The current in a coil of wire is initially zero
but increases at a constant rate after 10.0 s it
is 50.0 A. The changing current induces an emf of
45.0 V in the coil.
a) Calculate the self inductance of the coil.
b) Calculate the total magnetic flux through
the coil when the current is 50.0 A.
a)
b)
62
20.3 SELF-INDUCTANCE
Example 20.3.4
A 40.0 mA current is carried by a uniformly wound
air-core solenoid with 450 turns, a 15.0 mm
diameter and 12.0 cm length. Calculate a) the
magnetic field inside the solenoid. b) the
magnetic flux through each turn. c) the
inductance of the solenoid.
(Given ?0 4? x 10-7 H m-1)
a)
b)
c)
or
63
20.4 MUTUAL INDUCTANCE
20.4 MUTUAL INDUCTANCE
Mutual Inductance for two coaxial solenoids
  • Consider a long solenoid with length l and cross
    sectional area A is closely wound with N1 turns
    of wire. A second solenoid with N2 turns
    surrounds it at its centre as shown in figure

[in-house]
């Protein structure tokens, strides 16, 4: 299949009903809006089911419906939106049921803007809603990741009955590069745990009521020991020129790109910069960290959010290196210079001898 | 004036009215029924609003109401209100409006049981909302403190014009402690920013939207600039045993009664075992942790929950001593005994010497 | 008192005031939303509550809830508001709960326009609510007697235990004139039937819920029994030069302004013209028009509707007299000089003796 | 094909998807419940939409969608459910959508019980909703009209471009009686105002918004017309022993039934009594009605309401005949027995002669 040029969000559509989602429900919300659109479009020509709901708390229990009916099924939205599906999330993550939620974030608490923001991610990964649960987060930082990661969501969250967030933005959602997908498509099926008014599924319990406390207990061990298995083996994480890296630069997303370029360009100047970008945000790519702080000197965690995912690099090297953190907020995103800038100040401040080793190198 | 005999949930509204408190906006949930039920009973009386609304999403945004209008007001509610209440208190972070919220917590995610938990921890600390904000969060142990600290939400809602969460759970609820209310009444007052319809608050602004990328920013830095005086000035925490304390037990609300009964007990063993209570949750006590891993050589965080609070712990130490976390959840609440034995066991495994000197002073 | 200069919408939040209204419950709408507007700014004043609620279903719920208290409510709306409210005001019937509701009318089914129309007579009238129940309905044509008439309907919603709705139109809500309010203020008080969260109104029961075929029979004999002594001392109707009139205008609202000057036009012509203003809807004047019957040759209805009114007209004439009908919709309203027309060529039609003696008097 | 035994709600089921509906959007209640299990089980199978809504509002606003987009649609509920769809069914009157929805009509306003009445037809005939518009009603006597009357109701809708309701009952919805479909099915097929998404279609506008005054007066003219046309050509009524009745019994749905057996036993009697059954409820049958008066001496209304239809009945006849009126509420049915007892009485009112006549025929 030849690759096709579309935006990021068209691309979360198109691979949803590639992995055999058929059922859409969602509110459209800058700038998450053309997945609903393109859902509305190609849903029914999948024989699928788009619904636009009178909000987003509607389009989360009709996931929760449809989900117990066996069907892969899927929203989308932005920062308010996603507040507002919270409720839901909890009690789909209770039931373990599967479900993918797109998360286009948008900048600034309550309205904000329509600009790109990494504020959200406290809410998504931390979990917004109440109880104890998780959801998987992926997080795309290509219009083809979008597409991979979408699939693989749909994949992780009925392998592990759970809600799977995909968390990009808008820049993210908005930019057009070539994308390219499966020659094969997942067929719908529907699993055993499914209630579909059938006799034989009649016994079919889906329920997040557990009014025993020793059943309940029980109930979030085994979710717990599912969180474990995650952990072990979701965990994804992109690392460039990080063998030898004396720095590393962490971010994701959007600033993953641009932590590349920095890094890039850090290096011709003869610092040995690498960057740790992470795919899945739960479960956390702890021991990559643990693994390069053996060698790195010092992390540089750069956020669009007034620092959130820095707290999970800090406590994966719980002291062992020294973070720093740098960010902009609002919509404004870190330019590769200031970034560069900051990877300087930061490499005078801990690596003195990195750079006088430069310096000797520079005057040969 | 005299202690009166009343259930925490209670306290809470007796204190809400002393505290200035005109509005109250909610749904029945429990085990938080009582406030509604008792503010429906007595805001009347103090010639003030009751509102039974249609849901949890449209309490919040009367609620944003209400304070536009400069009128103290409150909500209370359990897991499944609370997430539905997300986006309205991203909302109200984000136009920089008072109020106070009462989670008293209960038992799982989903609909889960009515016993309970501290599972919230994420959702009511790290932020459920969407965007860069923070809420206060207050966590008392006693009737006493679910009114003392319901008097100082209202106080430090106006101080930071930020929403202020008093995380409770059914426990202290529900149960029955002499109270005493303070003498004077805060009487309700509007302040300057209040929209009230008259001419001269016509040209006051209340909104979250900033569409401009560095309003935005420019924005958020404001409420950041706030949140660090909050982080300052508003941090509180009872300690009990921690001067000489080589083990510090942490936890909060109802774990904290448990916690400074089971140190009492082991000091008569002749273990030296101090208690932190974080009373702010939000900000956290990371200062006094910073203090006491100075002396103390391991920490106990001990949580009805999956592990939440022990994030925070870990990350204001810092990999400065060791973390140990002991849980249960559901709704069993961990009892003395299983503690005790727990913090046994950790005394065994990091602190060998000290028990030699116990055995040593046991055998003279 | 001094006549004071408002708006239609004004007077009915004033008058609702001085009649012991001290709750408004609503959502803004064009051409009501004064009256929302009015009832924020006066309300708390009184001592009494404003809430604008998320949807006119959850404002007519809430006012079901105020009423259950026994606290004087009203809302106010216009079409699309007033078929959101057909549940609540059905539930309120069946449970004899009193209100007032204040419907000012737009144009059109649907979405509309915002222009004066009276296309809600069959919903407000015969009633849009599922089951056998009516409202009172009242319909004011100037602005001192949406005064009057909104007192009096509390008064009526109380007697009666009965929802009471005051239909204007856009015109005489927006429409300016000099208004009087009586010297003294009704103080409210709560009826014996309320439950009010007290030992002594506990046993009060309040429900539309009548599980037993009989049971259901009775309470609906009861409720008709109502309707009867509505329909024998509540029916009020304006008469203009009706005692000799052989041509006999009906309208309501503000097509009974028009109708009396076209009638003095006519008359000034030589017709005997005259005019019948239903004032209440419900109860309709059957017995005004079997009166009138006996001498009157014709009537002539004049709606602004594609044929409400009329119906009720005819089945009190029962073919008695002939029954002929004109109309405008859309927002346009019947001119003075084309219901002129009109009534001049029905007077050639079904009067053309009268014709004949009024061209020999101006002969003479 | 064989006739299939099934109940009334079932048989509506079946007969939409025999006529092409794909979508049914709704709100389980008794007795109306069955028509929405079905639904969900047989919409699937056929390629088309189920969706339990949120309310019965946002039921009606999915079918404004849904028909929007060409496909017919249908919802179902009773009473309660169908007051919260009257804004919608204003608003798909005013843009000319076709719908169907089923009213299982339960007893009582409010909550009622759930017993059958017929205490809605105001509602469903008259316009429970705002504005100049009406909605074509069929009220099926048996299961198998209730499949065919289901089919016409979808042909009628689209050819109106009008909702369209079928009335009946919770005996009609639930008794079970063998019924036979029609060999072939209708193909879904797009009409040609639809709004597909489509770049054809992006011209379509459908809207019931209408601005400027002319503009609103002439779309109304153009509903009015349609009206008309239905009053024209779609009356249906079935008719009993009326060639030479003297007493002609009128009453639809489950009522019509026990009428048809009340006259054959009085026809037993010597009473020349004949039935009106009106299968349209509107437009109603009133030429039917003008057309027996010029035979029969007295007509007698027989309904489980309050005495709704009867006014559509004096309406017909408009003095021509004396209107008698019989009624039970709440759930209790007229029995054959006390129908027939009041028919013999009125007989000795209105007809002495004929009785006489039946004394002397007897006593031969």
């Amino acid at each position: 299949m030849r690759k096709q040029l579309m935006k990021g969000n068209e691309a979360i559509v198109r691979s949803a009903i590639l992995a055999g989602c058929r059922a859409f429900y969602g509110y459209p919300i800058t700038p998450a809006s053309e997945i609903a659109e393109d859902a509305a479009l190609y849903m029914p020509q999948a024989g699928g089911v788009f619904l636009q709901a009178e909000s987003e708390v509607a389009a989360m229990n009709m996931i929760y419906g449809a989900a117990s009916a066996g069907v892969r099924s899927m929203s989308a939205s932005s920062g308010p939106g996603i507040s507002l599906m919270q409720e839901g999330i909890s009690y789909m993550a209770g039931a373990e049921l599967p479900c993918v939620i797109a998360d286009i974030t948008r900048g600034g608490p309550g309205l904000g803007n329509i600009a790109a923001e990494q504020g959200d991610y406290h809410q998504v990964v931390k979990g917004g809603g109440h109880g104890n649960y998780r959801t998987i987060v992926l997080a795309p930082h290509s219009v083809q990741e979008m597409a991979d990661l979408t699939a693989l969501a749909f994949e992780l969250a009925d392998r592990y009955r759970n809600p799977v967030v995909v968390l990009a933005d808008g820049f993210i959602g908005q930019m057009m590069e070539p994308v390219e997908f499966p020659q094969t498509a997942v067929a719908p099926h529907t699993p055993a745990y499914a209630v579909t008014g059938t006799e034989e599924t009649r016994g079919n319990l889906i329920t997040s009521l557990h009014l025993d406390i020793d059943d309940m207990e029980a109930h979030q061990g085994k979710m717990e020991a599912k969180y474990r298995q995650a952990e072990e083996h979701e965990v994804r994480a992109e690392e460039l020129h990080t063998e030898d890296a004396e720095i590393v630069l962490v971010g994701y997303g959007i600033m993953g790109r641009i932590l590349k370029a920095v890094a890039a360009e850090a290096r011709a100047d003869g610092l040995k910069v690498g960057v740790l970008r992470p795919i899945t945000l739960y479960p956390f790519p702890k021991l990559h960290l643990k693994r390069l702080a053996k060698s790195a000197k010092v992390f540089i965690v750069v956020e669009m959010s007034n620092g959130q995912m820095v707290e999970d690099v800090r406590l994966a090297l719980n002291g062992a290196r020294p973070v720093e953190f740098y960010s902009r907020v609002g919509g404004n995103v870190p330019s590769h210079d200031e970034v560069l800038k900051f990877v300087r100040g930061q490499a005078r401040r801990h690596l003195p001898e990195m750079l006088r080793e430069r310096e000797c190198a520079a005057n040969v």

above.

64
20.4 MUTUAL INDUCTANCE
Mutual Inductance for two coaxial solenoids
  • The first solenoid is the one connected to an ac
  • generator, which sends an alternating current
    I1
  • through it.
  • The current I1 produces a magnetic field lines
  • inside it and this field lines also pass
    through the
  • solenoid 2 as shown in figure.
  • If the current I1 changes with time, the
    magnetic
  • flux through the solenoids 1 and 2 will change
    with
  • time simultaneously.
  • Due to the change of magnetic flux through the
  • solenoid 2, an e.m.f. is induced in solenoid 2.
  • This process is known as mutual induction.
  • At the same time, the self-induction occurs in
    the
  • solenoid 1 since the magnetic flux through it
    changes.

65
Mutual Inductance for two coaxial solenoids
20.4 MUTUAL INDUCTANCE
  • Mutual induction is defined as the process of
    producing an induced e.m.f.in one circuit/coil
    due to the change of current in another
    circuit/coil.

Mutual inductance, M
  • If the current I1 in solenoid 1 is continously
    changing,
  • then the flux it produces will also change
    continously.
  • The changing magnetic flux from the solenoid 1
  • induces an emf in the solenoid 2.
  • The induced emf in the solenoid 2 is